How to Get Back Into the Job Market
Many job seekers don’t know where to look after the year we’ve just had. If you count yourself among this crowd, here’s how to get back into the market, even if you’re feeling rusty.,
Airlines are canceling flights because they don’t have enough pilots to fly them. Restaurants are posting open positions on their Instagram feeds. Even the local grocery store has a “hiring” sign out front. Welcome to spring 2021: After a year of being battered by the pandemic, the economy is finally showing signs of a strong, steady recovery, and jobs are popping up like crocuses. Employers added almost a million positions in March alone, according to the Labor Department.
“Across our industry, everyone is prioritizing hiring,” said Kelly McCulloch, the chief people officer at Taco Bell, which held a nationwide “hiring party” by converting parking lots into drive-through job fairs last week. The company’s goal: To find 5,000 new employees in one day. “It’s definitely unprecedented,” she said.
It’s not just food, travel and hospitality businesses that are desperate for workers. “The market for job candidates in the technology space is crazy right now,” said Randi Weitzman, a recruiter for Robert Half, an international human resources consulting firm. “There are more jobs than there are available candidates, and most candidates are receiving multiple competing offers.”
But with this hiring frenzy comes a new conundrum: How can the still-staggering number of unemployed Americans (about 9.7 million, per the latest report from the Bureau of Labor Statistics, or more if you’re counting those who are underemployed) find their way to the right positions? Especially those people who have been out of the work force for months or even a full year?
“It’s frustrating when we hear job candidates say they’ve been looking for work and can’t find it,” said Richard Wahlquist, president and chief executive of the American Staffing Association, an alliance of recruiters and staffing agencies that helps companies fill contract and permanent roles. “We’ve got more than seven million open jobs right now in America that businesses are having a hard time filling, and our members are having a hard time sourcing talent.”
The main problem, Mr. Wahlquist said, is that many job seekers don’t know where to look — or how to market themselves, especially in this new era of online job postings and remote work. “A lot of people just aren’t good at finding employment,” he added. “Most of us don’t get taught how to do that by our parents, or in high school or college.”
If you count yourself among this crowd, here’s how to bridge the disconnect and get back into the job market, even if you’re feeling rusty.
Brush up on your digital communication skills.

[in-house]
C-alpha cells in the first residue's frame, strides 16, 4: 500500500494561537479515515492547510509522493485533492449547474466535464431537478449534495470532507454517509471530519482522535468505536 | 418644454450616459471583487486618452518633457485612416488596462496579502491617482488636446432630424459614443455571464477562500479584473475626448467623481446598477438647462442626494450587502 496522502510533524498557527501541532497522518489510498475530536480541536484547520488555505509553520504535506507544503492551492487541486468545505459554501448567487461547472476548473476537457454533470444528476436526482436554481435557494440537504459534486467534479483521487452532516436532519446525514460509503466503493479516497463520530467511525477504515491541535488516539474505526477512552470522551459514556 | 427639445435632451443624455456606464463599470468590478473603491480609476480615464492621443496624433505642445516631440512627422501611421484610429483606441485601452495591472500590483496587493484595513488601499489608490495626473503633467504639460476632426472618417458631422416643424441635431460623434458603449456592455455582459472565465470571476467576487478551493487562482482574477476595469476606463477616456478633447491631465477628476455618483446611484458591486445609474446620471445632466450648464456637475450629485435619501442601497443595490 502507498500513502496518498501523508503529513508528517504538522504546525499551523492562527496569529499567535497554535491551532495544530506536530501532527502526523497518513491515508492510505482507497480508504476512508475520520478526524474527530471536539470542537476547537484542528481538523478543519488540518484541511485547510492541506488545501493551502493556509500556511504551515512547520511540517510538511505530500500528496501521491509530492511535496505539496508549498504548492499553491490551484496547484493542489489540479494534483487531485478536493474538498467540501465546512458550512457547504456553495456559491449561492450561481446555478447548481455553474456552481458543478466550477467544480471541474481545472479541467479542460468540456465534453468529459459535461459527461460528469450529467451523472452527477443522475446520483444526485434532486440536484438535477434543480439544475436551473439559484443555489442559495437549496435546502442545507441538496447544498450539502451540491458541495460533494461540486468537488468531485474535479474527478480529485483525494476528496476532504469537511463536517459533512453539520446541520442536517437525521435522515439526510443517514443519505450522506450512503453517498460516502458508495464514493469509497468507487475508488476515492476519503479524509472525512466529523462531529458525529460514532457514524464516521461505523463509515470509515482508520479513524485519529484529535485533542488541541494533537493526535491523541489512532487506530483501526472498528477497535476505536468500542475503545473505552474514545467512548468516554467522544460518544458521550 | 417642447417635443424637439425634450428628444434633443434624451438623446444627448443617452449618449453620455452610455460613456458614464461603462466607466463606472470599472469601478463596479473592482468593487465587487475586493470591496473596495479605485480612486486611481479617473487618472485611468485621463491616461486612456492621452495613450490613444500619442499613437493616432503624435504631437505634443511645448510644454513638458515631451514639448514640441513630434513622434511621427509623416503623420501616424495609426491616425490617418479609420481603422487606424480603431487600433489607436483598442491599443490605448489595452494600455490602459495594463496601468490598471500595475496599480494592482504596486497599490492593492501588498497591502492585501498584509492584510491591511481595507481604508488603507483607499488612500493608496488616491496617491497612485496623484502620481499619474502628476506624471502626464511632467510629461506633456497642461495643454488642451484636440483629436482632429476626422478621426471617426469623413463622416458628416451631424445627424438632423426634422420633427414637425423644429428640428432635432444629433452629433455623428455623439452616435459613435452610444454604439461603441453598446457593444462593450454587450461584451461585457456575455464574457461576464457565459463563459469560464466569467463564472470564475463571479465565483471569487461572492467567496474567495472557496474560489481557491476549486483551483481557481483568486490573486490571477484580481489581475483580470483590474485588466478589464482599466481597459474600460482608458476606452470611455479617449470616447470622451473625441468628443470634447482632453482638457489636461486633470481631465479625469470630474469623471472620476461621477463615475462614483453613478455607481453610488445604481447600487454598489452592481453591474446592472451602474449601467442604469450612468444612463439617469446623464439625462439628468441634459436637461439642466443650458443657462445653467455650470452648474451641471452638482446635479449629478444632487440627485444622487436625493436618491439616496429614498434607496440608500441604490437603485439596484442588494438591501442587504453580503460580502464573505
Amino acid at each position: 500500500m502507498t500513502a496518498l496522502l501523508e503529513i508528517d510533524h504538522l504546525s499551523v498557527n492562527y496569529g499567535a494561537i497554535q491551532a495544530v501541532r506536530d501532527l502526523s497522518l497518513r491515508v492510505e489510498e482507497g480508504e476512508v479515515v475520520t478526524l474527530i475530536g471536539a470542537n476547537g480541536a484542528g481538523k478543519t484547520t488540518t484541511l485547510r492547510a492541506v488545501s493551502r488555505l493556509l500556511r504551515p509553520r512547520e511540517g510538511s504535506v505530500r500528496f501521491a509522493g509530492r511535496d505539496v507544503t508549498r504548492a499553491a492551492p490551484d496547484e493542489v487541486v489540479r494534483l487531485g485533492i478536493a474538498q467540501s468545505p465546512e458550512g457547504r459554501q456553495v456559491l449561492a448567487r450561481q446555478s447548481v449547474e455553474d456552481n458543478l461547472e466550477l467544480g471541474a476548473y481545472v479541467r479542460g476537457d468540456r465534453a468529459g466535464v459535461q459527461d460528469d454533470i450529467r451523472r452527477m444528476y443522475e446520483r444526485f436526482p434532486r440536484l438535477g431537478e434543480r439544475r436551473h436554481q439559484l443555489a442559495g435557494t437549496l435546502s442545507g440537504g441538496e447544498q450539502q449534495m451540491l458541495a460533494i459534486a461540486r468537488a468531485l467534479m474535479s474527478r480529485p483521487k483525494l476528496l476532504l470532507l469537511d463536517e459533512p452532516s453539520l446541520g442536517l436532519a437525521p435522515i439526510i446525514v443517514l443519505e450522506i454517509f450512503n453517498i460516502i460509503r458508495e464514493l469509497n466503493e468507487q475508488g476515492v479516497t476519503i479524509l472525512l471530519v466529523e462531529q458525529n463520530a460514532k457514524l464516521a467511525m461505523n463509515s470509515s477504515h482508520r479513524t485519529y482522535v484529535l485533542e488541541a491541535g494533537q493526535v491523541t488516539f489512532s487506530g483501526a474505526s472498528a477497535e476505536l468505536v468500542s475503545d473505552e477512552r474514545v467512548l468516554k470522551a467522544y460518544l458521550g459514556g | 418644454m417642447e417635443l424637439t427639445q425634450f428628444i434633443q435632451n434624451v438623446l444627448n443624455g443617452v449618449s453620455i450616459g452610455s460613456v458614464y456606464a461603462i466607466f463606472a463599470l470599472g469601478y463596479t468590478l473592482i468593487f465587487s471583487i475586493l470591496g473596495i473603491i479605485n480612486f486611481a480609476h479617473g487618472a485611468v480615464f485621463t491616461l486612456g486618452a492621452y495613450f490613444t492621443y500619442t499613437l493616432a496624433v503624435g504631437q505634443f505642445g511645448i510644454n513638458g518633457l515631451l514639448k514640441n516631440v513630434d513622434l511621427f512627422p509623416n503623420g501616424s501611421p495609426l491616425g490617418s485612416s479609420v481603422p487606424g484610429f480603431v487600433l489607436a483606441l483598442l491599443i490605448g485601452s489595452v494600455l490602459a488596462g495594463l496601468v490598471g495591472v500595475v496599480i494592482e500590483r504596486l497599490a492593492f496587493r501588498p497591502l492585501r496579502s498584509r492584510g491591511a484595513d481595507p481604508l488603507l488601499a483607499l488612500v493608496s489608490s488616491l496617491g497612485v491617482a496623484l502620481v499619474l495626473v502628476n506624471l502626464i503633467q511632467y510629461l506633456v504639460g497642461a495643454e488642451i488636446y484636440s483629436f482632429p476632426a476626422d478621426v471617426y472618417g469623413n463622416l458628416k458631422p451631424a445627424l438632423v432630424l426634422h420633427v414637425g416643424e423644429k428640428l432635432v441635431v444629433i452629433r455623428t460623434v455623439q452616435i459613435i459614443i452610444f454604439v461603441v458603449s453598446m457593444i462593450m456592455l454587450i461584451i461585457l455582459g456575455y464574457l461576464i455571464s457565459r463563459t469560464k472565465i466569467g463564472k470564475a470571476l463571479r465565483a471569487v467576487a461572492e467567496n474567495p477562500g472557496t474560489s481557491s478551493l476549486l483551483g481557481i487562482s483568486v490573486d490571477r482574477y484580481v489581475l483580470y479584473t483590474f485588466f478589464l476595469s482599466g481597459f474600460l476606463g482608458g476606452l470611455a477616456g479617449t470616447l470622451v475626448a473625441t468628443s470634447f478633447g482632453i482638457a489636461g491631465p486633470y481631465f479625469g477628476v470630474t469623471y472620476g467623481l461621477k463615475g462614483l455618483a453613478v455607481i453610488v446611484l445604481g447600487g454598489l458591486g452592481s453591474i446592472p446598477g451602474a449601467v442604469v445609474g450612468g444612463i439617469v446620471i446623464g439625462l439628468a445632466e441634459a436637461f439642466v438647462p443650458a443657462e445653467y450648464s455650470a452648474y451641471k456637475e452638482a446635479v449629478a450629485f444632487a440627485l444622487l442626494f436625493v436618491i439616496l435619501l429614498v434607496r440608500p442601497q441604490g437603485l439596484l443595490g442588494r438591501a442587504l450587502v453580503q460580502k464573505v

If you haven’t spent the past year in Zoom meetings, you didn’t exactly miss out, but you still need to be able to present yourself as savvy and professional onscreen. “A lot of interviews are virtual now, even if the job itself will be done in person,” Ms. Weitzman said. “People who’ve been out of the work force should practice setting up Zooms with their friends or family, so that they feel comfortable on video.”
Even if you’ve had plenty of experience chatting with people on FaceTime, that’s not quite the same thing. “Ask for feedback on how your background looks, and know where to look in the camera or on the screen in order to come across as engaged,” Ms. Weitzman explained. “It takes practice to be able to shake off nerves when you’re going through the process.”
Look online — and not just on LinkedIn.
LinkedIn is by far the biggest job-searching tool, and you’ll want to make sure your profile is up-to-date and well tended. (Better yet, use the platform’s “Open to Work” feature, which displays a badge on your profile photo that indicates you are looking for a new job and makes it easier for potential employers to find you.) But it’s not the only place you should look; many employers are soliciting candidates on other social platforms, too, like Facebook and Instagram.
“We’re constantly looking for new ways to market our jobs,” Ms. McCulloch said. “To do that, we have to meet candidates where they are — and many of them are on social channels.”
That goes both ways. If you’re looking for work, it can be helpful to share that with your own online network. A friend or connection might be able to refer you to a job opening. “We fill a lot of positions through referrals from existing employees,” Ms. McCulloch said. (While you’re at it, tidy up your social media presence — potential employers might be put off by certain types of content.)